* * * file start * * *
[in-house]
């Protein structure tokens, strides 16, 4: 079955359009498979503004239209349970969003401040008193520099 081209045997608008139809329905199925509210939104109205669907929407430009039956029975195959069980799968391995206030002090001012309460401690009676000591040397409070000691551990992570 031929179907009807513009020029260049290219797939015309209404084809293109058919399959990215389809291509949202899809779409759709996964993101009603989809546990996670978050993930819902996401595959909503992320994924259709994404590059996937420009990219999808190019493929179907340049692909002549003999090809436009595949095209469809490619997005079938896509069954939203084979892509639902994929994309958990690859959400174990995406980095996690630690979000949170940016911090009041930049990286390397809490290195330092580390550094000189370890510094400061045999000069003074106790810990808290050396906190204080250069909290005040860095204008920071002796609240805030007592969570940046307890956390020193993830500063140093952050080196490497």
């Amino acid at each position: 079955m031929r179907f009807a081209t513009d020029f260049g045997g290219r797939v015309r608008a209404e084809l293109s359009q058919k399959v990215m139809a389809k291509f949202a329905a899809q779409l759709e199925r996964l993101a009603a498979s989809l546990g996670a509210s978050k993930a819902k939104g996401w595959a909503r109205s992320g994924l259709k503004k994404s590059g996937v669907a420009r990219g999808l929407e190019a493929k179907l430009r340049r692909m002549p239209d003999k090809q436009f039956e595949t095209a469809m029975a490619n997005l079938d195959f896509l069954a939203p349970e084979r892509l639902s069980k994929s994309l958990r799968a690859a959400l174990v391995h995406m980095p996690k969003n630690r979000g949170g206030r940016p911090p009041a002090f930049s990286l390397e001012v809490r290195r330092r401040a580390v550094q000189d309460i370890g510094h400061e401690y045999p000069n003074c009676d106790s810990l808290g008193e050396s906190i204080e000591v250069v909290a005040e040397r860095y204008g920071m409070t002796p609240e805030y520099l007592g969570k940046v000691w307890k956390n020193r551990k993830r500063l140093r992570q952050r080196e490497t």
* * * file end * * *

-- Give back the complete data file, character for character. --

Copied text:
[in-house]
């Protein structure tokens, strides 16, 4: 079955359009498979503004239209349970969003401040008193520099 081209045997608008139809329905199925509210939104109205669907929407430009039956029975195959069980799968391995206030002090001012309460401690009676000591040397409070000691551990992570 031929179907009807513009020029260049290219797939015309209404084809293109058919399959990215389809291509949202899809779409759709996964993101009603989809546990996670978050993930819902996401595959909503992320994924259709994404590059996937420009990219999808190019493929179907340049692909002549003999090809436009595949095209469809490619997005079938896509069954939203084979892509639902994929994309958990690859959400174990995406980095996690630690979000949170940016911090009041930049990286390397809490290195330092580390550094000189370890510094400061045999000069003074106790810990808290050396906190204080250069909290005040860095204008920071002796609240805030007592969570940046307890956390020193993830500063140093952050080196490497």
């Amino acid at each position: 079955m031929r179907f009807a081209t513009d020029f260049g045997g290219r797939v015309r608008a209404e084809l293109s359009q058919k399959v990215m139809a389809k291509f949202a329905a899809q779409l759709e199925r996964l993101a009603a498979s989809l546990g996670a509210s978050k993930a819902k939104g996401w595959a909503r109205s992320g994924l259709k503004k994404s590059g996937v669907a420009r990219g999808l929407e190019a493929k179907l430009r340049r692909m002549p239209d003999k090809q436009f039956e595949t095209a469809m029975a490619n997005l079938d195959f896509l069954a939203p349970e084979r892509l639902s069980k994929s994309l958990r799968a690859a959400l174990v391995h995406m980095p996690k969003n630690r979000g949170g206030r940016p911090p009041a002090f930049s990286l390397e001012v809490r290195r330092r401040a580390v550094q000189d309460i370890g510094h400061e401690y045999p000069n003074c009676d106790s810990l808290g008193e050396s906190i204080e000591v250069v909290a005040e040397r860095y204008g920071m409070t002796p609240e805030y520099l007592g969570k940046v000691w307890k956390n020193r551990k993830r500063l140093r992570q952050r080196e490497t």